Hi. It’s Jilli. I think by now you all know it’s me, but I kind of like the ring of saying that. Any who, the music. Let’s talk about that. You have a great song or album, but outside of your car or immediate circle, who is listening? What is your approach, exactly, to get the music heard?
Many artists feel like if they advertise their music on social media that that is enough. They share their music links and from what I have seen on my own personal news feed, it gets overlooked. Unless of course you are already established, then it get shared a ton, but when you’re an indie artist, not so much.
In addition, when sharing your music amongst your peers and “friends”, you must remember that they are not always going to support you. That’s the harsh reality of it all, really. I always advise my clientele that they need to reach outside the box. Get yourself a fan page, officially, if Facebook is your medium, and target certain demographics that would be your audience. It is important for you to know who your audience is so that you can cater to them. A country singer is not going to advertise blindly to a heavy metal group of fans, that is not their audience, and they would be wasting their targeting dollars on the wrong fan base.
Social Media, while widely popular, isn’t the only way to get your music heard. Some people still believe in “Gorilla Tactics” which is printing out flyers and information about their music and putting them up anywhere they can. This can work, sometimes, but you must be careful about non-soliciting type stores or areas. But you can always ask if you can place a flyer on a community board or advertising board. No harm in that.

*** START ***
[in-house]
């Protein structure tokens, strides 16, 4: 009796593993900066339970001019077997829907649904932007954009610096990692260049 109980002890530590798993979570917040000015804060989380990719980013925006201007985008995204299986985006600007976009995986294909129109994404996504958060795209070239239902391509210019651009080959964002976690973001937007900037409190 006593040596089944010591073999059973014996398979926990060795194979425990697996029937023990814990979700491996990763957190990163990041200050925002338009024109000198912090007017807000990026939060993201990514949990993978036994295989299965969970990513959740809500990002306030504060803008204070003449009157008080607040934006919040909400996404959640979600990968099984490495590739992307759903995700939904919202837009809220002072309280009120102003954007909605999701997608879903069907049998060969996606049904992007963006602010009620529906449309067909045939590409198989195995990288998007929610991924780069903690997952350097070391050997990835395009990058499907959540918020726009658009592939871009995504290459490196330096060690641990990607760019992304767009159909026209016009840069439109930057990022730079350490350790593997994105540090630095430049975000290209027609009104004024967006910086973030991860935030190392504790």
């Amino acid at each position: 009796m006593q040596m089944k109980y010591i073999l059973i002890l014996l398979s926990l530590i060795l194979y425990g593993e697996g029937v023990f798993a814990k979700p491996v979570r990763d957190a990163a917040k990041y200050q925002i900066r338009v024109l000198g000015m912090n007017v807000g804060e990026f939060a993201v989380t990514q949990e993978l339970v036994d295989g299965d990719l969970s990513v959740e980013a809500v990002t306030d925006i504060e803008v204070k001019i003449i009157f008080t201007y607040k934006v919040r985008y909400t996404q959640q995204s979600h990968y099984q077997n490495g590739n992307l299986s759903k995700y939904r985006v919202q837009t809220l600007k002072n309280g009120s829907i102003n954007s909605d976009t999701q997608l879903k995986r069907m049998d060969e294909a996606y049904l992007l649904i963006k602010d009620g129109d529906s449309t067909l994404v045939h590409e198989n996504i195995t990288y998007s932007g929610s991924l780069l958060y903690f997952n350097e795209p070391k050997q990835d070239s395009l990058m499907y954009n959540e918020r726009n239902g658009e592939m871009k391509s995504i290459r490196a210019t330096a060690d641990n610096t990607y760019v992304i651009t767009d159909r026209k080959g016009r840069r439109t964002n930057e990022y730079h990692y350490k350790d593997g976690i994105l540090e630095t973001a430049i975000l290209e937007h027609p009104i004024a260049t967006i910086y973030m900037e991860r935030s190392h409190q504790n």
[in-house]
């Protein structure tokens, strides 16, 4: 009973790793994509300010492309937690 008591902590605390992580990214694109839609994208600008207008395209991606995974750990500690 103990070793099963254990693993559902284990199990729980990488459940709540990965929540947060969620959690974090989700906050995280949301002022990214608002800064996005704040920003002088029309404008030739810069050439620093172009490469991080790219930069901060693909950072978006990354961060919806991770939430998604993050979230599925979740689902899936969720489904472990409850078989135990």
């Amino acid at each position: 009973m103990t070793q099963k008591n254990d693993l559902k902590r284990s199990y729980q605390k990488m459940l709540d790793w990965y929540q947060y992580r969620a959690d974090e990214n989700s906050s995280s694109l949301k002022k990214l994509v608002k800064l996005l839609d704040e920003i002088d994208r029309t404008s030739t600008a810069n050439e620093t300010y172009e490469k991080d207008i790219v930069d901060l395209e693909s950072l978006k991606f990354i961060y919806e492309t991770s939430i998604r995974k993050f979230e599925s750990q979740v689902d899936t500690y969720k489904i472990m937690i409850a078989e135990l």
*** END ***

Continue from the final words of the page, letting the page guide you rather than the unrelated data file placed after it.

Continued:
Other ways to get the music heard? Song Licensing. I have spoken about this in previous articles but just think about it for a moment. If you submitted for an opportunity and by chance it fell upon the right ears, and got selected for licensing, then more people would hear it. Radio should not be your only goal. Music Licensing can prove to be a very lucrative move for your career, placing your song in the ears of thousands of listeners whether by commercial, movie, or other opportunity. Point is, don’t focus on just one avenue for your music to be heard.
Are you performing anywhere? If yes, where? If not, why not? You are just starting out. I respect you all for where you want to go and how hard you are trying to get there, but let’s be honest. Unless you are coming out of your bedroom as Madonna or Elton John, you cannot expect to be paid like them. You need to perform at open mic nights, look around your local bars and lounges, clubs, etc. There are many advertisements for local talent to come and perform. This is how you gain a local fan base. And when you do perform, make sure you have a way for people to keep in touch with you and your music. Business cards, postcards, merchandise such as pre-loaded USB drives or CDs, download cards, anything really, as long as it keeps your name in their mouth, and I say that in the most polite way. And when you do perform at these venues, be respectful and engaging so that you can be invited back for future performances.
Music Conferences are also an incredible way to gain exposure, meet with like minded people in the industry, perhaps perform some of your songs, and gain connections. Networking is key in this business so use your Google and look up Music Conferences in your local area. They exist, trust me. And if you needed to drive a bit to get there, or pay a bit to get in there, it will be worth it.
In the end, there are always going to be multiple platforms for your music to be heard. But you need to do the legwork and make it happen. So many of these artists believe that a record label will come calling or that they will become “instafamous” from their Instagram accounts. I wish that could be case for many of you, but, um, it’s not. To put it lightly, it takes investment on your part to have others invest in you and that my friends, is the plain truth.
Love you all and always in your corner. – Jilli